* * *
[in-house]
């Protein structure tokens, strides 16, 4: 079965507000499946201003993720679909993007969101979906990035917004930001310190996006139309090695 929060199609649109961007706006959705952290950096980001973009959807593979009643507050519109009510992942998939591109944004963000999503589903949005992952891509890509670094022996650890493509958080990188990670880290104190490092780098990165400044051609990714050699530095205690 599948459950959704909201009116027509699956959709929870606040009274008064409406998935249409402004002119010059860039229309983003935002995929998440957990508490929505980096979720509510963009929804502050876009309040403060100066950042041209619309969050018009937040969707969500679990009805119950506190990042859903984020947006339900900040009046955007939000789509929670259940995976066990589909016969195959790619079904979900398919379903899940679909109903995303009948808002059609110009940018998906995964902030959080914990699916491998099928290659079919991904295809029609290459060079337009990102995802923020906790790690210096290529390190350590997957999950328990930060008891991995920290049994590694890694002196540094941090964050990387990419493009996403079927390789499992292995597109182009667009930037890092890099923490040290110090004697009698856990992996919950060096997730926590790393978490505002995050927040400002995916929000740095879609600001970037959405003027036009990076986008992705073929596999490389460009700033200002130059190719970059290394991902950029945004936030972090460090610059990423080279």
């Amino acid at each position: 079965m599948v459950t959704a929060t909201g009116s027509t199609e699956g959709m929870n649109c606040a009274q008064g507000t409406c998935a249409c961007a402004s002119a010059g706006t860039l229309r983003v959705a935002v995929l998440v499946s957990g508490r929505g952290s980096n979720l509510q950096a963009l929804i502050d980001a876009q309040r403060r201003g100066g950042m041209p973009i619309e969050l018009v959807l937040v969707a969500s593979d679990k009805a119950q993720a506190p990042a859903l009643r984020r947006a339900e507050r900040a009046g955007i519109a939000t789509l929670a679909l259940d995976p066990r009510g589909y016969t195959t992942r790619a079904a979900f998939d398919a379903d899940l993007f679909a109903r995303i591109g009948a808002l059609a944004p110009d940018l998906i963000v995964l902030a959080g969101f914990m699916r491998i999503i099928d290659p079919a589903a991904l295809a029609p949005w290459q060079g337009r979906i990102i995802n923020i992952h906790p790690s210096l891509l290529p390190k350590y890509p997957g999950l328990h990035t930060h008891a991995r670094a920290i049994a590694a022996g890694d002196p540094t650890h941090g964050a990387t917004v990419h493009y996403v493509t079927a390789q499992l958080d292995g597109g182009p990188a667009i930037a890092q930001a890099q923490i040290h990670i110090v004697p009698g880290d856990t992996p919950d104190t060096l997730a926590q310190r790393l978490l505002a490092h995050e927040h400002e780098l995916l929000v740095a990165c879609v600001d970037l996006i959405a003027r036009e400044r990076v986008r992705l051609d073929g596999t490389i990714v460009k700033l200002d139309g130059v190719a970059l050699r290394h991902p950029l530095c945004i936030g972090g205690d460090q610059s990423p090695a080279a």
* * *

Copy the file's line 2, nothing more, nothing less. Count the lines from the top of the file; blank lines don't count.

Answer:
């Protein structure tokens, strides 16, 4: 079965507000499946201003993720679909993007969101979906990035917004930001310190996006139309090695 929060199609649109961007706006959705952290950096980001973009959807593979009643507050519109009510992942998939591109944004963000999503589903949005992952891509890509670094022996650890493509958080990188990670880290104190490092780098990165400044051609990714050699530095205690 599948459950959704909201009116027509699956959709929870606040009274008064409406998935249409402004002119010059860039229309983003935002995929998440957990508490929505980096979720509510963009929804502050876009309040403060100066950042041209619309969050018009937040969707969500679990009805119950506190990042859903984020947006339900900040009046955007939000789509929670259940995976066990589909016969195959790619079904979900398919379903899940679909109903995303009948808002059609110009940018998906995964902030959080914990699916491998099928290659079919991904295809029609290459060079337009990102995802923020906790790690210096290529390190350590997957999950328990930060008891991995920290049994590694890694002196540094941090964050990387990419493009996403079927390789499992292995597109182009667009930037890092890099923490040290110090004697009698856990992996919950060096997730926590790393978490505002995050927040400002995916929000740095879609600001970037959405003027036009990076986008992705073929596999490389460009700033200002130059190719970059290394991902950029945004936030972090460090610059990423080279």